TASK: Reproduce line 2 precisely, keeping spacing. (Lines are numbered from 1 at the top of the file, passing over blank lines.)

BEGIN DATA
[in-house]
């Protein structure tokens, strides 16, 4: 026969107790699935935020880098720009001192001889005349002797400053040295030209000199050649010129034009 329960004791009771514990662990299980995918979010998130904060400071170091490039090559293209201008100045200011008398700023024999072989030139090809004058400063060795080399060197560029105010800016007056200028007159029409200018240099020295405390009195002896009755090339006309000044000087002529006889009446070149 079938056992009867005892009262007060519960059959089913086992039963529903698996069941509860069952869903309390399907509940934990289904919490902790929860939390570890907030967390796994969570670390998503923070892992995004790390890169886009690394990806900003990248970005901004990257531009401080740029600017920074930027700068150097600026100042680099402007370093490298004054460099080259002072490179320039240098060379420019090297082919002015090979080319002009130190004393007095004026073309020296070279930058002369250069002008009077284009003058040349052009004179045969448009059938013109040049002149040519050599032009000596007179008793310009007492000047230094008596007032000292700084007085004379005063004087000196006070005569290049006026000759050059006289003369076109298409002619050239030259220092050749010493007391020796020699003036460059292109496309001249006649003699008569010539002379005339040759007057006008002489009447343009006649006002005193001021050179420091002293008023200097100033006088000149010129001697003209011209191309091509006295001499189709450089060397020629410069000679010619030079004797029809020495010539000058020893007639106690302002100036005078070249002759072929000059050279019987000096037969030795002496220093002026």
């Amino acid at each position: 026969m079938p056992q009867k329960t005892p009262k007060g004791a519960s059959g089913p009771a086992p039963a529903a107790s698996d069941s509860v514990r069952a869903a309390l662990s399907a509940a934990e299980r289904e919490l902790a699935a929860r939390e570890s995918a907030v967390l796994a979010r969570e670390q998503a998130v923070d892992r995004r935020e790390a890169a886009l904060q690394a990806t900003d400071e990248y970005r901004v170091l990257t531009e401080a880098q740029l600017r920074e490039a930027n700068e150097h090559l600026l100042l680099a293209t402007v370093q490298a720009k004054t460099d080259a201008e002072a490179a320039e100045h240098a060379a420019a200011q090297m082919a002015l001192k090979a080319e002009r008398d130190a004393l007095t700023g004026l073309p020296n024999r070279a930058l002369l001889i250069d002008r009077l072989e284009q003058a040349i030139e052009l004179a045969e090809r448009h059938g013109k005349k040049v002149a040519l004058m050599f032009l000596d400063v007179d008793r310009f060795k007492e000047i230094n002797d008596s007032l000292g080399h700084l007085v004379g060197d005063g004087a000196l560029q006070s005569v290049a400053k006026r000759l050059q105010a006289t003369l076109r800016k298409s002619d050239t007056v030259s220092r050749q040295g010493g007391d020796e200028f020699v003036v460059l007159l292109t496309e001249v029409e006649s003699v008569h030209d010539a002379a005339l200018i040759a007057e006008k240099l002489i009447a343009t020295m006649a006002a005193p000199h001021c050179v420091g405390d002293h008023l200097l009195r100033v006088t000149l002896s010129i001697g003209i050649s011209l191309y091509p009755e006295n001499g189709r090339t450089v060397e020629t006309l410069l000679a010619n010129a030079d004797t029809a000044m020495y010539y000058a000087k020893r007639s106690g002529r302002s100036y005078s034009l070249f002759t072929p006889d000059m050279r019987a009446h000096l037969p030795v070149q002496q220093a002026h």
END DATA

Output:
């Protein structure tokens, strides 16, 4: 026969107790699935935020880098720009001192001889005349002797400053040295030209000199050649010129034009 329960004791009771514990662990299980995918979010998130904060400071170091490039090559293209201008100045200011008398700023024999072989030139090809004058400063060795080399060197560029105010800016007056200028007159029409200018240099020295405390009195002896009755090339006309000044000087002529006889009446070149 079938056992009867005892009262007060519960059959089913086992039963529903698996069941509860069952869903309390399907509940934990289904919490902790929860939390570890907030967390796994969570670390998503923070892992995004790390890169886009690394990806900003990248970005901004990257531009401080740029600017920074930027700068150097600026100042680099402007370093490298004054460099080259002072490179320039240098060379420019090297082919002015090979080319002009130190004393007095004026073309020296070279930058002369250069002008009077284009003058040349052009004179045969448009059938013109040049002149040519050599032009000596007179008793310009007492000047230094008596007032000292700084007085004379005063004087000196006070005569290049006026000759050059006289003369076109298409002619050239030259220092050749010493007391020796020699003036460059292109496309001249006649003699008569010539002379005339040759007057006008002489009447343009006649006002005193001021050179420091002293008023200097100033006088000149010129001697003209011209191309091509006295001499189709450089060397020629410069000679010619030079004797029809020495010539000058020893007639106690302002100036005078070249002759072929000059050279019987000096037969030795002496220093002026």